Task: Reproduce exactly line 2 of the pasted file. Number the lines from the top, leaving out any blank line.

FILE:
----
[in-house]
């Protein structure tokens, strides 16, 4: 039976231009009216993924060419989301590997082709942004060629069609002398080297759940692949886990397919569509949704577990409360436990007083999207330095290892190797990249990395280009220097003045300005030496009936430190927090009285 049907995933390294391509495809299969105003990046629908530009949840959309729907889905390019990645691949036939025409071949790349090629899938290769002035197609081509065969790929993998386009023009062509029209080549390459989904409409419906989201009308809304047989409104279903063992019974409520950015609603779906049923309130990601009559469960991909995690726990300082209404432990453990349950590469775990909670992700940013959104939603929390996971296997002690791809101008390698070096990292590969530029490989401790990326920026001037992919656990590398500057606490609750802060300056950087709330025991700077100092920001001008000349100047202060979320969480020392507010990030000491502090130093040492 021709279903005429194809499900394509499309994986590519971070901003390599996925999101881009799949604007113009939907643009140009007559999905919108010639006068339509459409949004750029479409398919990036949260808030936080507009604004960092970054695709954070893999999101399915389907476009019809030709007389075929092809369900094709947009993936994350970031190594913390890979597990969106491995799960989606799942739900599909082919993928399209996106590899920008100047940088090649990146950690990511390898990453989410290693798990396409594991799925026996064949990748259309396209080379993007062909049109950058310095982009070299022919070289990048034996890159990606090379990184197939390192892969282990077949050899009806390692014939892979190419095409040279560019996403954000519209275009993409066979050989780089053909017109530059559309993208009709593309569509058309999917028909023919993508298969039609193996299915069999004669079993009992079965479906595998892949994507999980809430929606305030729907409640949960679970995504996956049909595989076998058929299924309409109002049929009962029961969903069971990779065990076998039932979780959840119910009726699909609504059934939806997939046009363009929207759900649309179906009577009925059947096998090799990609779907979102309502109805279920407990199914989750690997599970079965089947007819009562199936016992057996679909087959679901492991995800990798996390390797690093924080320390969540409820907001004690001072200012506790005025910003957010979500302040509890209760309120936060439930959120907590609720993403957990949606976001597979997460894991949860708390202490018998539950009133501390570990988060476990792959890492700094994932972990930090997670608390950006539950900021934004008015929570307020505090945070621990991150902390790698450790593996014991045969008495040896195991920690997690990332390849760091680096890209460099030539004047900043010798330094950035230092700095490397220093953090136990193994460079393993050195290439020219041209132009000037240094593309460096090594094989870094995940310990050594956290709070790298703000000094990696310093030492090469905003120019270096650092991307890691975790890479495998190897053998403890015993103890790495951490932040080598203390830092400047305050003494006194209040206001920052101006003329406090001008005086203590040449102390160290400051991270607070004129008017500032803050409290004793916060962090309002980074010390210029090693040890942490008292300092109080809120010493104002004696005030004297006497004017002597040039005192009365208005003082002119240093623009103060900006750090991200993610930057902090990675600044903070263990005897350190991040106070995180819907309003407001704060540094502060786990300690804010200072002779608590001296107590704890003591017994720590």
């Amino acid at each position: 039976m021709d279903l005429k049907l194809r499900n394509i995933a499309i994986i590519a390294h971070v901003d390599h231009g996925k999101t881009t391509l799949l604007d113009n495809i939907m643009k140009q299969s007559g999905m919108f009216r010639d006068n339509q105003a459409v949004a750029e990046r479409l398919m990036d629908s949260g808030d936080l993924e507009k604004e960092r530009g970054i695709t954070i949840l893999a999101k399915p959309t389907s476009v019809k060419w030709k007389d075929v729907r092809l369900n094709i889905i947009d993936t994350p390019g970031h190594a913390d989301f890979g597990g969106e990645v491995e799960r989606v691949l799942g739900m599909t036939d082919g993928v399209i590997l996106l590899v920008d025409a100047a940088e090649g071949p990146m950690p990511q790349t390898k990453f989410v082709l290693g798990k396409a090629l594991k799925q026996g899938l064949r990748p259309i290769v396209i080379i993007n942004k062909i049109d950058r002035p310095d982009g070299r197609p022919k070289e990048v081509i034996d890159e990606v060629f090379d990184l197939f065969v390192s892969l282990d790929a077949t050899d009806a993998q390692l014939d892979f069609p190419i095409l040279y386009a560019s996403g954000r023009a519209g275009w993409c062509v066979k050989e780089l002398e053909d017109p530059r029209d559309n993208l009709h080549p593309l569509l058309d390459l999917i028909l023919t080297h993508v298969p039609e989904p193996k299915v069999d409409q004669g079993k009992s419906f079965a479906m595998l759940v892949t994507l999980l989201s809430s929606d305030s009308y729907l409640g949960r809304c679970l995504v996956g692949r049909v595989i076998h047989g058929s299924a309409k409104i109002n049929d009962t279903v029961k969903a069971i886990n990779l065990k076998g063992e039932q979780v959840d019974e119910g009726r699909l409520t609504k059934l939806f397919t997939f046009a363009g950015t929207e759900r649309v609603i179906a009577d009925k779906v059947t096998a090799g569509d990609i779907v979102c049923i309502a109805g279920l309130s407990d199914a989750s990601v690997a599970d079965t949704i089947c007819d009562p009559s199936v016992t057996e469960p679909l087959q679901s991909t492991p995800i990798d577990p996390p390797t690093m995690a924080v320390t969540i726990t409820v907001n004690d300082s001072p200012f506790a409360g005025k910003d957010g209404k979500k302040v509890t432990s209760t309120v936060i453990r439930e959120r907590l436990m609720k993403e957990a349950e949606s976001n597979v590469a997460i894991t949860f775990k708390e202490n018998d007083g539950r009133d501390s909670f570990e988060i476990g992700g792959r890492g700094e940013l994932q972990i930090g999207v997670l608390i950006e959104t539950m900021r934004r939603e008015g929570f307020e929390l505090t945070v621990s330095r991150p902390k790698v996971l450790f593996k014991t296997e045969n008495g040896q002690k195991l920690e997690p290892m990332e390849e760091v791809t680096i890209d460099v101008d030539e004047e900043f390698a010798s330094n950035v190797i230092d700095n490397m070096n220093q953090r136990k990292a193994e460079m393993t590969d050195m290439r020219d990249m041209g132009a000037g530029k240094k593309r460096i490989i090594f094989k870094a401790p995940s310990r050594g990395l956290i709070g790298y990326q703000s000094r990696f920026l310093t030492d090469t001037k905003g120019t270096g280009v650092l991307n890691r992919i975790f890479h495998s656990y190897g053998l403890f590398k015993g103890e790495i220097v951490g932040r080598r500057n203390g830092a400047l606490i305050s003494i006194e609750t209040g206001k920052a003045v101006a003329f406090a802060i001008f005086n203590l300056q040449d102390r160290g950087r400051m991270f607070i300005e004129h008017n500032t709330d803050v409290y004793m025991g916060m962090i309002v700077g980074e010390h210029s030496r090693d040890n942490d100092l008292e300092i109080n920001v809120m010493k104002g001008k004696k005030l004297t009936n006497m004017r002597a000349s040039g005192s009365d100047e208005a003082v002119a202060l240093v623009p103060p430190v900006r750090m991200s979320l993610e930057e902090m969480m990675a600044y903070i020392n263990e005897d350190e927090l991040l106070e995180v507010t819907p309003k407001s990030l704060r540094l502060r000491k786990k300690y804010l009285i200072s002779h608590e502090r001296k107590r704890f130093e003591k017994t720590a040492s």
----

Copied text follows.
């Protein structure tokens, strides 16, 4: 039976231009009216993924060419989301590997082709942004060629069609002398080297759940692949886990397919569509949704577990409360436990007083999207330095290892190797990249990395280009220097003045300005030496009936430190927090009285 049907995933390294391509495809299969105003990046629908530009949840959309729907889905390019990645691949036939025409071949790349090629899938290769002035197609081509065969790929993998386009023009062509029209080549390459989904409409419906989201009308809304047989409104279903063992019974409520950015609603779906049923309130990601009559469960991909995690726990300082209404432990453990349950590469775990909670992700940013959104939603929390996971296997002690791809101008390698070096990292590969530029490989401790990326920026001037992919656990590398500057606490609750802060300056950087709330025991700077100092920001001008000349100047202060979320969480020392507010990030000491502090130093040492 021709279903005429194809499900394509499309994986590519971070901003390599996925999101881009799949604007113009939907643009140009007559999905919108010639006068339509459409949004750029479409398919990036949260808030936080507009604004960092970054695709954070893999999101399915389907476009019809030709007389075929092809369900094709947009993936994350970031190594913390890979597990969106491995799960989606799942739900599909082919993928399209996106590899920008100047940088090649990146950690990511390898990453989410290693798990396409594991799925026996064949990748259309396209080379993007062909049109950058310095982009070299022919070289990048034996890159990606090379990184197939390192892969282990077949050899009806390692014939892979190419095409040279560019996403954000519209275009993409066979050989780089053909017109530059559309993208009709593309569509058309999917028909023919993508298969039609193996299915069999004669079993009992079965479906595998892949994507999980809430929606305030729907409640949960679970995504996956049909595989076998058929299924309409109002049929009962029961969903069971990779065990076998039932979780959840119910009726699909609504059934939806997939046009363009929207759900649309179906009577009925059947096998090799990609779907979102309502109805279920407990199914989750690997599970079965089947007819009562199936016992057996679909087959679901492991995800990798996390390797690093924080320390969540409820907001004690001072200012506790005025910003957010979500302040509890209760309120936060439930959120907590609720993403957990949606976001597979997460894991949860708390202490018998539950009133501390570990988060476990792959890492700094994932972990930090997670608390950006539950900021934004008015929570307020505090945070621990991150902390790698450790593996014991045969008495040896195991920690997690990332390849760091680096890209460099030539004047900043010798330094950035230092700095490397220093953090136990193994460079393993050195290439020219041209132009000037240094593309460096090594094989870094995940310990050594956290709070790298703000000094990696310093030492090469905003120019270096650092991307890691975790890479495998190897053998403890015993103890790495951490932040080598203390830092400047305050003494006194209040206001920052101006003329406090001008005086203590040449102390160290400051991270607070004129008017500032803050409290004793916060962090309002980074010390210029090693040890942490008292300092109080809120010493104002004696005030004297006497004017002597040039005192009365208005003082002119240093623009103060900006750090991200993610930057902090990675600044903070263990005897350190991040106070995180819907309003407001704060540094502060786990300690804010200072002779608590001296107590704890003591017994720590």